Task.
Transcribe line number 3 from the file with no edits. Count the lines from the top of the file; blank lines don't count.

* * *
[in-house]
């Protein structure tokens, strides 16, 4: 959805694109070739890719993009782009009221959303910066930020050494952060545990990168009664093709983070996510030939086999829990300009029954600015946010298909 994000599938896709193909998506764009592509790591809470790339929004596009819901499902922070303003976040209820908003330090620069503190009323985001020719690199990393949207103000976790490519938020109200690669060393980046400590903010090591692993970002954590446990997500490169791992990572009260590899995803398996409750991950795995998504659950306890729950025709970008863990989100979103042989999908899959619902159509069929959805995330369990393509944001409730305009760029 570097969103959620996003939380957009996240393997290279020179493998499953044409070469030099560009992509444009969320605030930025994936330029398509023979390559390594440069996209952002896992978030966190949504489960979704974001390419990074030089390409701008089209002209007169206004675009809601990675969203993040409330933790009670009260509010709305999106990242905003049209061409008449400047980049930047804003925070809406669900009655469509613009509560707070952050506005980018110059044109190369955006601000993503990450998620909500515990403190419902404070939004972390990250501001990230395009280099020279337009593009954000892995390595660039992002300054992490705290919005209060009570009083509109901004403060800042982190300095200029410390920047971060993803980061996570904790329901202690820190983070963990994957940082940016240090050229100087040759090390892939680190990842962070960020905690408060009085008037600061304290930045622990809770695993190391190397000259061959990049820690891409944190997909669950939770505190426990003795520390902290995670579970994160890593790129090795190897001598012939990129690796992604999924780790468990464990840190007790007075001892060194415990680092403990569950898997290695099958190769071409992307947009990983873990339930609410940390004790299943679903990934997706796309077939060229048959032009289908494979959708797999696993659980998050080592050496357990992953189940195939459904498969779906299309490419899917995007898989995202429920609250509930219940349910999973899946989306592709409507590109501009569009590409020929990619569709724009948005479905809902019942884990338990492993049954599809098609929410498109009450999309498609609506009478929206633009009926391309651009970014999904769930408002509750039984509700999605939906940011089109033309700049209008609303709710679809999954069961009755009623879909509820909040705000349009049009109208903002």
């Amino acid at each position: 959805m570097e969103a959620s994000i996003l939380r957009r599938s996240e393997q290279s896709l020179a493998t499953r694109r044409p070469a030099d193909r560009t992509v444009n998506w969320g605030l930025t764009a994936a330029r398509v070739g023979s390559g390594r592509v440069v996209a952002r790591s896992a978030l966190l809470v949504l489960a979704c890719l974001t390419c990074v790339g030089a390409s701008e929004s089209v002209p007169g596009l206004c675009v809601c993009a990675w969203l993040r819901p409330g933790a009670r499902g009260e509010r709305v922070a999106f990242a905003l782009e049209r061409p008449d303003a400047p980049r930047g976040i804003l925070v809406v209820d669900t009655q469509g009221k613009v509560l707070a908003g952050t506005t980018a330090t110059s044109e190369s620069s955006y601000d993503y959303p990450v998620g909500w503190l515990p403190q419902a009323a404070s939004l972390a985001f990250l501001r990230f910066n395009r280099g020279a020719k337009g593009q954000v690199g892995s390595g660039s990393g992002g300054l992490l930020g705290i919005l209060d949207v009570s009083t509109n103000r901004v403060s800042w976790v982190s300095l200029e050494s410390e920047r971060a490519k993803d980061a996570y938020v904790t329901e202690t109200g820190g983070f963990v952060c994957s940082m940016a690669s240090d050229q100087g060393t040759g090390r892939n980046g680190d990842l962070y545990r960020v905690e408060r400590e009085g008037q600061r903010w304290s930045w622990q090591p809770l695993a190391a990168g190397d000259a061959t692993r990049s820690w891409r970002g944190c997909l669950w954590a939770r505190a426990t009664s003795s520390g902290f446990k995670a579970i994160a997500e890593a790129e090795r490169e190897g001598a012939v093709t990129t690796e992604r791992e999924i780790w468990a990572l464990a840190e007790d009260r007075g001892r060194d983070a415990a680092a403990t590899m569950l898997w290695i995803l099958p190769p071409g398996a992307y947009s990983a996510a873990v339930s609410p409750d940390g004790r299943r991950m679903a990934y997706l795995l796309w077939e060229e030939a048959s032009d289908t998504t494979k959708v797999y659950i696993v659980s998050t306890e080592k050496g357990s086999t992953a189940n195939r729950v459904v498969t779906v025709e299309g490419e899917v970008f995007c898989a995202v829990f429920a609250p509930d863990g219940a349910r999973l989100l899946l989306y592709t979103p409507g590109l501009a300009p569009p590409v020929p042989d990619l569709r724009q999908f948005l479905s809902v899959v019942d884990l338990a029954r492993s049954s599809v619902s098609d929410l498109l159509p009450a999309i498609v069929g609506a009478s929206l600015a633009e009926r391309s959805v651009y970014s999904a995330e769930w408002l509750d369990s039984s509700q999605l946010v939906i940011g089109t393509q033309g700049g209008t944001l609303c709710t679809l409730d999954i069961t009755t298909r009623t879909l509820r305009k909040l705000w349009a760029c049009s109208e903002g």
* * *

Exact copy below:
């Amino acid at each position: 959805m570097e969103a959620s994000i996003l939380r957009r599938s996240e393997q290279s896709l020179a493998t499953r694109r044409p070469a030099d193909r560009t992509v444009n998506w969320g605030l930025t764009a994936a330029r398509v070739g023979s390559g390594r592509v440069v996209a952002r790591s896992a978030l966190l809470v949504l489960a979704c890719l974001t390419c990074v790339g030089a390409s701008e929004s089209v002209p007169g596009l206004c675009v809601c993009a990675w969203l993040r819901p409330g933790a009670r499902g009260e509010r709305v922070a999106f990242a905003l782009e049209r061409p008449d303003a400047p980049r930047g976040i804003l925070v809406v209820d669900t009655q469509g009221k613009v509560l707070a908003g952050t506005t980018a330090t110059s044109e190369s620069s955006y601000d993503y959303p990450v998620g909500w503190l515990p403190q419902a009323a404070s939004l972390a985001f990250l501001r990230f910066n395009r280099g020279a020719k337009g593009q954000v690199g892995s390595g660039s990393g992002g300054l992490l930020g705290i919005l209060d949207v009570s009083t509109n103000r901004v403060s800042w976790v982190s300095l200029e050494s410390e920047r971060a490519k993803d980061a996570y938020v904790t329901e202690t109200g820190g983070f963990v952060c994957s940082m940016a690669s240090d050229q100087g060393t040759g090390r892939n980046g680190d990842l962070y545990r960020v905690e408060r400590e009085g008037q600061r903010w304290s930045w622990q090591p809770l695993a190391a990168g190397d000259a061959t692993r990049s820690w891409r970002g944190c997909l669950w954590a939770r505190a426990t009664s003795s520390g902290f446990k995670a579970i994160a997500e890593a790129e090795r490169e190897g001598a012939v093709t990129t690796e992604r791992e999924i780790w468990a990572l464990a840190e007790d009260r007075g001892r060194d983070a415990a680092a403990t590899m569950l898997w290695i995803l099958p190769p071409g398996a992307y947009s990983a996510a873990v339930s609410p409750d940390g004790r299943r991950m679903a990934y997706l795995l796309w077939e060229e030939a048959s032009d289908t998504t494979k959708v797999y659950i696993v659980s998050t306890e080592k050496g357990s086999t992953a189940n195939r729950v459904v498969t779906v025709e299309g490419e899917v970008f995007c898989a995202v829990f429920a609250p509930d863990g219940a349910r999973l989100l899946l989306y592709t979103p409507g590109l501009a300009p569009p590409v020929p042989d990619l569709r724009q999908f948005l479905s809902v899959v019942d884990l338990a029954r492993s049954s599809v619902s098609d929410l498109l159509p009450a999309i498609v069929g609506a009478s929206l600015a633009e009926r391309s959805v651009y970014s999904a995330e769930w408002l509750d369990s039984s509700q999605l946010v939906i940011g089109t393509q033309g700049g209008t944001l609303c709710t679809l409730d999954i069961t009755t298909r009623t879909l509820r305009k909040l705000w349009a760029c049009s109208e903002g």